The aim of this article is to show that Veblen and Commons’ Institutional Economics is an original translation of philosophical pragmatism in social science. The link between pragmatism and institutionalism is analyzed at two relied levels: the first concerns the conception of science and reality; the second concerns the conception of economic rationality and human behavior in society. We underline that the pragmatist vision about processes of thought linked to action and experience imply a renewal of the method as well as the subject of knowledge in economics, renewal which is characteristic of old institutionalism.
The idea that several “social times” coexist is an intellectual notion with a long history. Man’s activities take place in different settings and in different walks of life. Each of these imposes its own different constraints on the way in which time is organised and used. What then is one to make of the human desire to lead one coherent life when one is faced with these different and partially incompatible visions of time?
This contribution conveys the idea that the highly problematic challenge of how to reconcile these different ideas of time has to be placed in a new setting, that of the working environment. We suggest posing the problem anew as an enigma to be resolved through a constant series of essentially unnoticed trade-offs within what we refer to as an “ergologique” period. In so doing the problem of the congruence of different times particularly those imposed by the work environment and those derived from the other two poles of our modern society, the market and politics, can be placed in a new framework.
Yet the three poles of modern societies solicit, determine and are influenced by that particular working activity which is science. In parts three to five of this text three “time values” are defined. How do these three concepts of time influence the notion of time involved in scientific activity and how does the latter maintain its “time to maturity” despite these influences?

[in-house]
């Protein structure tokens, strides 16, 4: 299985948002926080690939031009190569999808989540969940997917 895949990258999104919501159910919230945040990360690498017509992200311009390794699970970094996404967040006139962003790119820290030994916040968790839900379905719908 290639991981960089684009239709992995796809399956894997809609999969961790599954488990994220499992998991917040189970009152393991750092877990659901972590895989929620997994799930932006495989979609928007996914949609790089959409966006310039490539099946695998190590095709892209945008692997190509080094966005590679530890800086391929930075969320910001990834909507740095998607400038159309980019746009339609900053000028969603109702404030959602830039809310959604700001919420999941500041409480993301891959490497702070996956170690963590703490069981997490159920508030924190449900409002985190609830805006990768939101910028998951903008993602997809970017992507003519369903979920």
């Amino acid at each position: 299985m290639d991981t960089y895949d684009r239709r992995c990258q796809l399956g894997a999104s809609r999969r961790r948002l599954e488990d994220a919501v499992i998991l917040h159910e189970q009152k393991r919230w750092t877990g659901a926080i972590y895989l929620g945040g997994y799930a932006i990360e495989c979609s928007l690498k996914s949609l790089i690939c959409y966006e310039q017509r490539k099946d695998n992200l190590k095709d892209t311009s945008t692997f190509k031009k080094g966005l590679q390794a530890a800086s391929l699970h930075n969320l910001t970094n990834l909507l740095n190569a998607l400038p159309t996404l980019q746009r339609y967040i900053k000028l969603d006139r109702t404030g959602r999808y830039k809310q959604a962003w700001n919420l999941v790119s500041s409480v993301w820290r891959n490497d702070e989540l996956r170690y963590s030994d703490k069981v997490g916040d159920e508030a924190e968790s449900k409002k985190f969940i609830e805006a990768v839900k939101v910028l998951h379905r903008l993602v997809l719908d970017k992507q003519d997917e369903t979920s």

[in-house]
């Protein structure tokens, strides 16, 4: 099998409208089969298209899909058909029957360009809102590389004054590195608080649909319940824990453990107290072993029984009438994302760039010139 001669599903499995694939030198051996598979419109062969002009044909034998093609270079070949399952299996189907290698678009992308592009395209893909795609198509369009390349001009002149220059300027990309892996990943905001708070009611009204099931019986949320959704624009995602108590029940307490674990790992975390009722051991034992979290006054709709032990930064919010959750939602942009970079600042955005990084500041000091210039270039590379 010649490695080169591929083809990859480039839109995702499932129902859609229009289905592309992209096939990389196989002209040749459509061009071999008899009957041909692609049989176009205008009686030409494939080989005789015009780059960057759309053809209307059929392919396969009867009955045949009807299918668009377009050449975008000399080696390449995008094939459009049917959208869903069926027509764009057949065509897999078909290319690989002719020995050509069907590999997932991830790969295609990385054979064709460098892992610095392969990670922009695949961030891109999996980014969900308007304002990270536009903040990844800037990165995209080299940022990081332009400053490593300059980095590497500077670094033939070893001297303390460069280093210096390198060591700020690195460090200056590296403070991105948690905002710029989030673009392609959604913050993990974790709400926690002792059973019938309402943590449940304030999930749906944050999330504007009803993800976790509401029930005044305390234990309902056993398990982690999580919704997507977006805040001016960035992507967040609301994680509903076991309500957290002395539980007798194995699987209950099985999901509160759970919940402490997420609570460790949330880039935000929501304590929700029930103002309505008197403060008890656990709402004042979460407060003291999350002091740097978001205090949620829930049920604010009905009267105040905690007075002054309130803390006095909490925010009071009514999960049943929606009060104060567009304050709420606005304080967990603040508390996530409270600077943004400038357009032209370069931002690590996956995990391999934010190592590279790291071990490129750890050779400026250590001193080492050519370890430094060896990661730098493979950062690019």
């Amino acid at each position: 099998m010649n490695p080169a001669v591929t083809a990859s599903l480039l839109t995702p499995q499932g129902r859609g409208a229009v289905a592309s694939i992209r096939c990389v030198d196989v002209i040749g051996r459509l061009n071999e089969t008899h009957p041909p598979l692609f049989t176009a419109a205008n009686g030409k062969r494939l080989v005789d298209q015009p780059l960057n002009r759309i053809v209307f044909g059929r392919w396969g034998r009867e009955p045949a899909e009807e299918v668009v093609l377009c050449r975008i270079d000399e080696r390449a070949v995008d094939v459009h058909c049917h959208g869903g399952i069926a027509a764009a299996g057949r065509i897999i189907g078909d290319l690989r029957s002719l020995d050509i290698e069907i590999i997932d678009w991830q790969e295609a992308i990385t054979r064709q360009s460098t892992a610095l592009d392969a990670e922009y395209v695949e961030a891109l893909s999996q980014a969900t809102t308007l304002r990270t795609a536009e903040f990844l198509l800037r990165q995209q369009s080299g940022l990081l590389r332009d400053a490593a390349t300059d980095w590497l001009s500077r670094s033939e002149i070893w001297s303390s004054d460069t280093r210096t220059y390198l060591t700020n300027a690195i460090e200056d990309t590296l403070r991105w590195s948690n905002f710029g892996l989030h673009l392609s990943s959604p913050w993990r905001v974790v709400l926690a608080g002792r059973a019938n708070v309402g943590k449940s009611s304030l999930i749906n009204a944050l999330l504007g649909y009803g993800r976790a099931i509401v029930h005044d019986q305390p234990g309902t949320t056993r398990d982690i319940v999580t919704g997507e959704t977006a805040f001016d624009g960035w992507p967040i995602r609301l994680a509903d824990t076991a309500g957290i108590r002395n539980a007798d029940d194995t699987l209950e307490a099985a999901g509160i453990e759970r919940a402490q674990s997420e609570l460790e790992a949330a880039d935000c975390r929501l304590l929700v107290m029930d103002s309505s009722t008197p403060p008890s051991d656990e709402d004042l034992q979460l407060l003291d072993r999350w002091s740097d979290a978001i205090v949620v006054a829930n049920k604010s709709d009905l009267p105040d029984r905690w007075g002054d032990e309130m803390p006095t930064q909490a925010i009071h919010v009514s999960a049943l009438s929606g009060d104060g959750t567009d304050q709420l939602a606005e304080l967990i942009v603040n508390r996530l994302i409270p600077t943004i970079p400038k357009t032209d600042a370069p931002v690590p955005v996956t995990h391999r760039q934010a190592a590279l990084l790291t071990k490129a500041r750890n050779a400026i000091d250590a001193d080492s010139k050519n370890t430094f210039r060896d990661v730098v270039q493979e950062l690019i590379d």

Our view is that all these dimensions have to be incorporated if we are to pose the problem of the concordance and discordance of different social times correctly.
Modern academic economics is not explanatorily successful. Although this situation has long been evident, it has become widely recognised only with the onset of the recent economic crisis. With the situation now widely acknowledged, however, various initiatives have been launched in the hope of achieving something better. One highly significant such initiative has stemmed from George Soros’ insight that whilst reflexivity is a widespread feature of social reality, the sorts of economic theories that have dominated academic economic output are fundamentally inconsistent with it. Here I argue that whilst Soros’ contribution contains insight, it does not go far enough, and risks having the insights contained neglected due to the inclusion by Soros of various questionable assessments that are in any case unnecessary to the central argument.